Monday, Jul 25, 2016
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Golf

Lunke out to prove she's no fluke

Lunke rolled in a lengthy birdie putt on the 18th hole of a three-way playoff to capture the top prize in women's golf early last month at Pumpkin Ridge in Oregon.

The outcome was compared to Ben Curtis' victory at the British Open in that both golfers were relative unknowns who came out of nowhere to capture major championships.

“I surprised even myself,” Lunke admitted yesterday at Highland Meadows, where she will tee off at noon in today's first round of the Jamie Farr Kroger Classic.

“It was a great week and I hope it's a sign of great things to come in my career. I hope I don't turn out to be a one-hit wonder. But if it turns out to be the only thing I do in my career, it's a tremendous accomplishment that nobody can take away from me, and something I can cherish for the rest of my life.

“I don't have any problem with people calling it an upset. It was. But I hope I can prove it wasn't a fluke.”

The 24-year-old Lunke's best LPGA Tour performance was a 15th-place finish last year as a rookie at the Wendy's Championship in Dublin, Ohio. Before the Open she had played in 12 tour events and had missed the cut seven times, with no finish better than 21st.

Then, out of the blue, came a weekend of steely nerves, solid ball-striking, smart course management, and some truly prolific putting that produced the Open title. She finished 72 holes at 1-under-par 283, then rolled in that dramatic birdie putt for a 1-under 70 that beat Angela Stanford and Kelly Robbins in a playoff for the $560,000 first prize.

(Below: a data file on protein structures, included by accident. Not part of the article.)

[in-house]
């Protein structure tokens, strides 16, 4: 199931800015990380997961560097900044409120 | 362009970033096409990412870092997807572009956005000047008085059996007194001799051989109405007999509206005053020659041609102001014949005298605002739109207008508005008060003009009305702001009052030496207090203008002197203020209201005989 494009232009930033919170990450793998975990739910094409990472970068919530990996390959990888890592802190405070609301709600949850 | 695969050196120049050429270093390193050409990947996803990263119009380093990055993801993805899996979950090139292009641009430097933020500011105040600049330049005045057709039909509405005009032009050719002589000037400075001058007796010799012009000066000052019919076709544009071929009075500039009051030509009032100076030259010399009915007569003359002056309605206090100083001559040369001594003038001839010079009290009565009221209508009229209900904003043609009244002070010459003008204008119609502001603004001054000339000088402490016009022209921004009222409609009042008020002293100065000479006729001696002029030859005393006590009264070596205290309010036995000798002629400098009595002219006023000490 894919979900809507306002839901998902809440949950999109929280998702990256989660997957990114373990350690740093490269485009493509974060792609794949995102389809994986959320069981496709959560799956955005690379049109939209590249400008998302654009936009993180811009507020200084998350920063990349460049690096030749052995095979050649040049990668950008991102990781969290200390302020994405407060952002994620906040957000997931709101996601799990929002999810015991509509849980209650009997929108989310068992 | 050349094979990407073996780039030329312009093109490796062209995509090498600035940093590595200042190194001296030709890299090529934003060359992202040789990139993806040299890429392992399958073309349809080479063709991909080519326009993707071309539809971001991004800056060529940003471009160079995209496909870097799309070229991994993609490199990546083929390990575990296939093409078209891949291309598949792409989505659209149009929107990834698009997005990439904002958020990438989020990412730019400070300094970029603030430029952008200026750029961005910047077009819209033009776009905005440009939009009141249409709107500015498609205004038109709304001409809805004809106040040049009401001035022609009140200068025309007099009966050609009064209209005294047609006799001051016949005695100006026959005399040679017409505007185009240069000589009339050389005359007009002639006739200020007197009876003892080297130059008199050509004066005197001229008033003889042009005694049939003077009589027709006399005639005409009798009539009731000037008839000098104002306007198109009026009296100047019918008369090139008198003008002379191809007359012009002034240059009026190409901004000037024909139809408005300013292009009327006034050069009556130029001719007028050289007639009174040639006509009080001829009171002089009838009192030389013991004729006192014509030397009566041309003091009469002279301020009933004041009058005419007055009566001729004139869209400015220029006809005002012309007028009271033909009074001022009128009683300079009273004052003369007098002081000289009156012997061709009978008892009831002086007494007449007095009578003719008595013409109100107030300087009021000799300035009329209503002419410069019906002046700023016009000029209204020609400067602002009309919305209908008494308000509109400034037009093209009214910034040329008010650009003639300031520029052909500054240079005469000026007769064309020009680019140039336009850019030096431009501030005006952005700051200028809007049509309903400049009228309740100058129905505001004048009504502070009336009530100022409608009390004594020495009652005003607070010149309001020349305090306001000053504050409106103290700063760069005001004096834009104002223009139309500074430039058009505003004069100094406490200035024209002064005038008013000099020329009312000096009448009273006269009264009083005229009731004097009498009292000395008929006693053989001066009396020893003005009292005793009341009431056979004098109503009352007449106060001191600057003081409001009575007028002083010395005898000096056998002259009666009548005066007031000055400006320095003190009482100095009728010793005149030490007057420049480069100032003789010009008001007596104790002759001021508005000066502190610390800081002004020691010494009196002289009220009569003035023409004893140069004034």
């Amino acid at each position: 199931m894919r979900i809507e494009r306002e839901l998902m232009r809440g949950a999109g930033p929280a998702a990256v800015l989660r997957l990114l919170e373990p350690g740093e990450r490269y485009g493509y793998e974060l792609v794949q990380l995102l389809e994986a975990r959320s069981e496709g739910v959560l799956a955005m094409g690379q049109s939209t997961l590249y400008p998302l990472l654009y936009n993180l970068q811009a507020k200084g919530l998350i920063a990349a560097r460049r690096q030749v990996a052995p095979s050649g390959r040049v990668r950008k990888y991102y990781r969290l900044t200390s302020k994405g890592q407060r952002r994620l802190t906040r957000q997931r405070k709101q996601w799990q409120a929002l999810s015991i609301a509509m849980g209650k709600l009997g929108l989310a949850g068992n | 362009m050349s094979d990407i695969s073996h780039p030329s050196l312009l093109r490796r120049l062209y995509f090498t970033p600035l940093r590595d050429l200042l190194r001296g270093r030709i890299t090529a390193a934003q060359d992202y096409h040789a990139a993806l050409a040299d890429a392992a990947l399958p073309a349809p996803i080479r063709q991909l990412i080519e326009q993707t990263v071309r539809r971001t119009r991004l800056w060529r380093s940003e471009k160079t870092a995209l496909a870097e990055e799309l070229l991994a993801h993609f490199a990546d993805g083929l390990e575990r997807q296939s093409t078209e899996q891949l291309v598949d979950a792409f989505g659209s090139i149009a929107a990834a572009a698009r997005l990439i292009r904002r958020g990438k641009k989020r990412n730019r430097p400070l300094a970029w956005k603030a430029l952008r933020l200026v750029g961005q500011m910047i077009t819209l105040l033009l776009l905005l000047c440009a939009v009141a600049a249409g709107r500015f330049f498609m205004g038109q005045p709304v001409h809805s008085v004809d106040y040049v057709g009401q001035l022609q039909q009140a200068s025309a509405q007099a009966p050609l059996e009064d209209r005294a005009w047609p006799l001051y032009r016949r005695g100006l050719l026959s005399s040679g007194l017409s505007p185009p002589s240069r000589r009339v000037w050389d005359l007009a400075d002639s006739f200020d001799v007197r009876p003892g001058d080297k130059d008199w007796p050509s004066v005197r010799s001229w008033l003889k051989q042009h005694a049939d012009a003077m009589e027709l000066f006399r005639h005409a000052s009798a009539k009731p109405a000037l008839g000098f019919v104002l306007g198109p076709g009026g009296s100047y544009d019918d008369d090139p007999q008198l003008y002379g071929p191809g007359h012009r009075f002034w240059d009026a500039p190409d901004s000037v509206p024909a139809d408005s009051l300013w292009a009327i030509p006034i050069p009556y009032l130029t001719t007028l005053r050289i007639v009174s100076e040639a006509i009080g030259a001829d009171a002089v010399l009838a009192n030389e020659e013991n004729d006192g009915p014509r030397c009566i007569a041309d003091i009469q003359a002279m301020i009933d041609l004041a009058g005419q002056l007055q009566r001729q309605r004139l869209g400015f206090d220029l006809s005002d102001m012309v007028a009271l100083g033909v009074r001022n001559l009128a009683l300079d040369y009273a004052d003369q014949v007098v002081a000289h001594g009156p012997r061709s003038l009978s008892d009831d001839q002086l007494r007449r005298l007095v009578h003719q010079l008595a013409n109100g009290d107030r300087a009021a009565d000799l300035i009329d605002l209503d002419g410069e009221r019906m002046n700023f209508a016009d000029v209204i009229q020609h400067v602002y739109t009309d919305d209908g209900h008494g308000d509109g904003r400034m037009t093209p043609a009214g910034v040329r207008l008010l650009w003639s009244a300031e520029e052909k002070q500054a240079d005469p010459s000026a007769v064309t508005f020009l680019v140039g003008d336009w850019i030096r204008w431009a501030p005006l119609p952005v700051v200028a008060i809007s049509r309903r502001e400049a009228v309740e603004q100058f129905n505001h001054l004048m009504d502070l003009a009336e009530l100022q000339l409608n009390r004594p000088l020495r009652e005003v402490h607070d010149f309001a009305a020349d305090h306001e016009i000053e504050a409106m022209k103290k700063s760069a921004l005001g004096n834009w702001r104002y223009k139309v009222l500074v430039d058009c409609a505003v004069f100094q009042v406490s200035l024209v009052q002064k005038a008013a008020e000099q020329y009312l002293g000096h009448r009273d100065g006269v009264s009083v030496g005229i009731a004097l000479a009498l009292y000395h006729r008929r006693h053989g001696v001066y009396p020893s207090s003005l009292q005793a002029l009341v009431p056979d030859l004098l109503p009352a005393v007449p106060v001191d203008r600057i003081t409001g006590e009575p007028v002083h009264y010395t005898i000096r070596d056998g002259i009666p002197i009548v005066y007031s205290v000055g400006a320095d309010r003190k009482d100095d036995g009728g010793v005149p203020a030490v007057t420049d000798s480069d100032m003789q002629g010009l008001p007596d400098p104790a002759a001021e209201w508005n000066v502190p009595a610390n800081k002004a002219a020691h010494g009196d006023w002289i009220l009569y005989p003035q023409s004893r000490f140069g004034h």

In four tournaments since, Lunke has missed three cuts and finished in a tie for 64th place at the Evian Masters in Paris.

“I think everybody knows how tired and run down I was. I didn't have any chance to recuperate from that week.

“Now, it's like, `OK, I've had time to settle down, so let's start playing well again.' Hopefully my game will take shape and I'll be able to score well.”

Lunke is realistic enough to know playing well isn't always going to translate into contending or winning.

“I'm the same person with the same golf game. Everything's the same except my bank account.

“I'm the same player. I'd never had a top-10 finish before that, so I can't really expect to go out and start winning every week. But I certainly want to play well and win again. I don't feel any pressure, but I would like to show at some point that my winning the Open wasn't a fluke.”

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